13.4.2010: detail from the 12th cent. Byzantine mosaic of the Last Judgement in Santa Maria Assunta, Torcello.

How the Anabaptists Emphasized the Cross

Because the Anabaptists have generally emphasized faith that is evidenced by works and thus on Jesus’ life as an example to be followed, it may prima facia appear that the saving work of the cross was less central to the early Anabaptists than it was to the Reformers and to Evangelicals. In reality, I would argue, this is not at all the case.

Given how persecuted the early Anabaptists were, it’s not surprising that they rarely discussed atonement theories in a formal way, let alone that they never embraced any particular theory. However, when Sattler, Hubmaier, Denck and other Anabaptist leaders did write and speak about the work of Christ on the cross, they actually reflect aspects of each of the major models of the atonement in Church history. Yet, in summing up their views, Thomas Finger observes that, “[a]mong traditional models … Christus Victor can be called historic Anabaptism’s primary expression of Jesus work.” This is true, however, only “providing we add that they experienced this as more present and participatory, and more specifically shaped by Jesus’ life than most.”[1]

In other words, the central emphasis tended to be on the manner in which Jesus’ humble, self-sacrificial life and death defeated forces of evil. Yet, this emphasis was not only regarding what Jesus did for us; it included what Jesus does in us and through us. To use Finger’s terminology, their Christus Victor model was not only “conflictive” but “transformative.”[2] Because they understood Jesus’ cruciform way of defeating the powers to be something they are called to participate in, they refused to engage in violence, even as an act of self-defense when persecuted and martyred by other Christian groups.

In this light, I would argue that, in a wholly informal way, the early Anabaptists tended to integrate Jesus’ death with every other aspect of his life, which is precisely the position I argue in Crucifixion of the Warrior God. And so, while one doesn’t typically find as strong a formal emphasis on the saving significance of the cross among them as one finds among the Reformers and Evangelicals, I would argue the cross was no less thematically central to them than it was to these others.

If anything, I would argue it is more central inasmuch as the Anabaptists understood the cross not only to be the thematic center of everything Jesus was about, but also as the thematic center of everything his followers are to be about. As is the case in the NT, the early Anabaptists generally understood that to follow the one who lived a cruciform life and died a cruciform death, one must be willing to adopt a cruciform lifestyle.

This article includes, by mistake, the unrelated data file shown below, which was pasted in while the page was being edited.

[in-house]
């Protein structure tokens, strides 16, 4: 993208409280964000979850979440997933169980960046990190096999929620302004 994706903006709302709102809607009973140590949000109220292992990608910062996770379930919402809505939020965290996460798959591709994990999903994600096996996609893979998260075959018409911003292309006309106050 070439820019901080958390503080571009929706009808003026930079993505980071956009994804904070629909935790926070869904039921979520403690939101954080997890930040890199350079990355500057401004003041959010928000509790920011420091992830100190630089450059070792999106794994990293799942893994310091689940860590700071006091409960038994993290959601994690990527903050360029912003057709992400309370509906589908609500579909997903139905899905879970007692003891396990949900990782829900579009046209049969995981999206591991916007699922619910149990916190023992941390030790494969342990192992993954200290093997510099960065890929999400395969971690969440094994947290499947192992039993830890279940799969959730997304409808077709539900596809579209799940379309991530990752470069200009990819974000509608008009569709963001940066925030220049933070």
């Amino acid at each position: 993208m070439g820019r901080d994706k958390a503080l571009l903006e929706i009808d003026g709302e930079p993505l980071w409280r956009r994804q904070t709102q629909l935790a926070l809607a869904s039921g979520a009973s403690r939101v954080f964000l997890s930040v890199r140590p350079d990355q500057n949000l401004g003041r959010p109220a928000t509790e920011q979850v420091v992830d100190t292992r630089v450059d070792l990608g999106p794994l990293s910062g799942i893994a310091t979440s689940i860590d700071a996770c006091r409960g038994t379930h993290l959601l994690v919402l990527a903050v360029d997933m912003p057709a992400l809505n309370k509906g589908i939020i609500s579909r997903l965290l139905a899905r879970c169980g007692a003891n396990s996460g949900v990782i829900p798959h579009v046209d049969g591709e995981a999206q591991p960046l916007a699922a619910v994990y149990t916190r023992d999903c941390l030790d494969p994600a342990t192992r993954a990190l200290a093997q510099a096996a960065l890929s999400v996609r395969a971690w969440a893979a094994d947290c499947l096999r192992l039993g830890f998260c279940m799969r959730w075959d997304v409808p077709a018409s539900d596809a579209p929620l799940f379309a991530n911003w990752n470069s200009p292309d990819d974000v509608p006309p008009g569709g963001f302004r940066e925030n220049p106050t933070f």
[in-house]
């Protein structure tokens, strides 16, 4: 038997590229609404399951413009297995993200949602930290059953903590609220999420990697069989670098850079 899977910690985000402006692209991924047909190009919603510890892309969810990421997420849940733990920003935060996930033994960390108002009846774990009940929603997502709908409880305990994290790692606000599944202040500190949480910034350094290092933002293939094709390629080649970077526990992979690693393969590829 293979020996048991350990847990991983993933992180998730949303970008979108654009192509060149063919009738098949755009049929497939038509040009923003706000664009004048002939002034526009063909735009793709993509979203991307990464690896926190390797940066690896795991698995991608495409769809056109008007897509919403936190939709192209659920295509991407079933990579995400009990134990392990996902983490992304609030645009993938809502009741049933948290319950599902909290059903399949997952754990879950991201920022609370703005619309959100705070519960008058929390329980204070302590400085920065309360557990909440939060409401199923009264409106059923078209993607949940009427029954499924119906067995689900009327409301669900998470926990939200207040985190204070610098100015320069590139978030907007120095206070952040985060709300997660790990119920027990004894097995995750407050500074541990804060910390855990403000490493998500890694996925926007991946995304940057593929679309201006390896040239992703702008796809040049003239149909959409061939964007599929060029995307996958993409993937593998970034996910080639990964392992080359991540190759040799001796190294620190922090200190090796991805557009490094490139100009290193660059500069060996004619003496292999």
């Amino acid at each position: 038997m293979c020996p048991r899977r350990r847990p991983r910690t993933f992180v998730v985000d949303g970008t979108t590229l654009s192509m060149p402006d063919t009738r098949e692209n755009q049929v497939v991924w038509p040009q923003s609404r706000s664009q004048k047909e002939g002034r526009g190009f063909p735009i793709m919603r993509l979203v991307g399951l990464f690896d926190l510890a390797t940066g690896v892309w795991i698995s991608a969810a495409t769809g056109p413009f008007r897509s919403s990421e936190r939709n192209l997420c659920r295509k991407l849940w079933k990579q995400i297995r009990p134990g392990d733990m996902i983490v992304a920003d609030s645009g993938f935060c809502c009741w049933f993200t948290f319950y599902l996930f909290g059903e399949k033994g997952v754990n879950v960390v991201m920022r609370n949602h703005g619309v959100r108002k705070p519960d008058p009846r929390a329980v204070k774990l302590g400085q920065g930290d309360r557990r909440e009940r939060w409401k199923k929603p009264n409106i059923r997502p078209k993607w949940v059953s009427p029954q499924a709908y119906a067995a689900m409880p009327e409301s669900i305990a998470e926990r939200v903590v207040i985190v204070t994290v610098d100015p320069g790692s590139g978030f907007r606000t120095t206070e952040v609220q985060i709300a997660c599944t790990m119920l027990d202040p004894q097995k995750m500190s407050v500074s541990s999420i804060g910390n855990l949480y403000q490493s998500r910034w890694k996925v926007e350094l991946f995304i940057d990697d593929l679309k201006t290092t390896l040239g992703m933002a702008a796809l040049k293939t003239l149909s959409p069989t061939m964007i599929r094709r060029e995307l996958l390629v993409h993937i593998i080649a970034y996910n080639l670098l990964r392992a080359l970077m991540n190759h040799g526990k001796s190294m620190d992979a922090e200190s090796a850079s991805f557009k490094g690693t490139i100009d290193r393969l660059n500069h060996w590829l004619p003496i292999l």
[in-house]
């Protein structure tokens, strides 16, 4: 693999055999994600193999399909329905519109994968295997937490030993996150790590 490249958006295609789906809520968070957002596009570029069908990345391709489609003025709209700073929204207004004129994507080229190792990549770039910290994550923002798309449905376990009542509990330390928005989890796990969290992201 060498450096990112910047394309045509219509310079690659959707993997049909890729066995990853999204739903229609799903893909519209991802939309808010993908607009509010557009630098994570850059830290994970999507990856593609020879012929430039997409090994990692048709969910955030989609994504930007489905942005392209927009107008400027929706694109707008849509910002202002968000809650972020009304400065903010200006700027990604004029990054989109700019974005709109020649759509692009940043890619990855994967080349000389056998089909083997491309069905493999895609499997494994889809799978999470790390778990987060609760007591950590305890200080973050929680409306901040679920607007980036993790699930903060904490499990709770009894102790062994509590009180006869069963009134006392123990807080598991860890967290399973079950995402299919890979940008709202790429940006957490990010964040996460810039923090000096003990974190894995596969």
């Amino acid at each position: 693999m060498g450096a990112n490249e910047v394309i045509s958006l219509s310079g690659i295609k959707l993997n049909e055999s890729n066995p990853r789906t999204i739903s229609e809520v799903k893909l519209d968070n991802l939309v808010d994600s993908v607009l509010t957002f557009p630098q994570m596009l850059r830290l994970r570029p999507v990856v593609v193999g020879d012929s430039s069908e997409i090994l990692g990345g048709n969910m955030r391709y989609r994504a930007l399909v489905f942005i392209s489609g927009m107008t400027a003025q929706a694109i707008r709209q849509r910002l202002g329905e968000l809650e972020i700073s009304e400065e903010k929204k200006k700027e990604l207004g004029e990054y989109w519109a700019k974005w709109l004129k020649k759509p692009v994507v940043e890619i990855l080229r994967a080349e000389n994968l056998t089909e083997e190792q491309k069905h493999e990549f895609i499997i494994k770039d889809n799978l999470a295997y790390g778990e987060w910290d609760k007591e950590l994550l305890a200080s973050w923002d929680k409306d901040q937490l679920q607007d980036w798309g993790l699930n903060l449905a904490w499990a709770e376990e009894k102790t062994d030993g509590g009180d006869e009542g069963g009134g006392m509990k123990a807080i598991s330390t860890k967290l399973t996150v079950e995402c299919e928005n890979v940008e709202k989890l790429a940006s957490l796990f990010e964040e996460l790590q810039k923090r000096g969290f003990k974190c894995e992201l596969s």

[1] T. Finger, A Contemporary Anabaptist Theology: Biblical, Historical, Constructive (Downers Grove, IL: IVP, 2006), 350.

[2] ibid., 341, 343

Photo credit: Nick in exsilio via Visual Hunt / CC BY-NC-SA

Related Reading

Jesus, the Center of Scripture

Paul declared that Jesus was nothing less than the very embodiment of all of God. This distinction of “all of God” is important for us to understand what it means for us to see Jesus and God rightly. Battling proto-gnostic teachers who were apparently presenting Christ alongside other manifestations of God, Paul declares “in Christ…

Topics:

Uncrossed

Did any of you catch SNL this weekend? They did a parody of Tarantino’s DJango Unchained called DJesus Uncrossed. Many were deeply offended by the depiction of Jesus in this, but David R. Henson blogged about how this skit revealed what we’ve already been doing for quite a while as a culture. In his blog…

Change That Is Real

With the coming of Christ, which we celebrate during the Advent season, the Father, Son, and Spirit made a way for us to be incorporated into the triune fellowship. We are placed in Christ through the power of the Spirit. This doesn’t just change how God views us and relates to us. It changes who…

Does Paul Condone Vindictive Psalms? A Response to Paul Copan (#1)

In a recent paper delivered at the Evangelical Theological Society, Paul Copan raised a number of objections against my book, Crucifixion of the Warrior of God. This is the first of several blogs in which I will respond to this paper. (By the way, Paul and I had a friendly two-session debate on Justin Brierley’s…

Getting Honest about the Dark Side of the Bible

 Eddy Van 3000 via Compfight While most of the Bible exhibits a “God-breathed” quality, reflecting a magnificently beautiful God that is consistent with God’s definitive revelation on the cross, we must honestly acknowledge that some depictions of God in Scripture are simply horrific. They are included in what is sometimes called “the dark side of…

Thinking Biblically?

Olga Caprotti via Compfight Micah J. Murray over at Redemption Pictures posted this reflection called Beware of Thinking Biblically. The image of a google search on the topic is worth the price of admission. Christians throw around this phrase in some really damaging ways, as Rachel Held Evans demonstrated in her recent publication of A Year…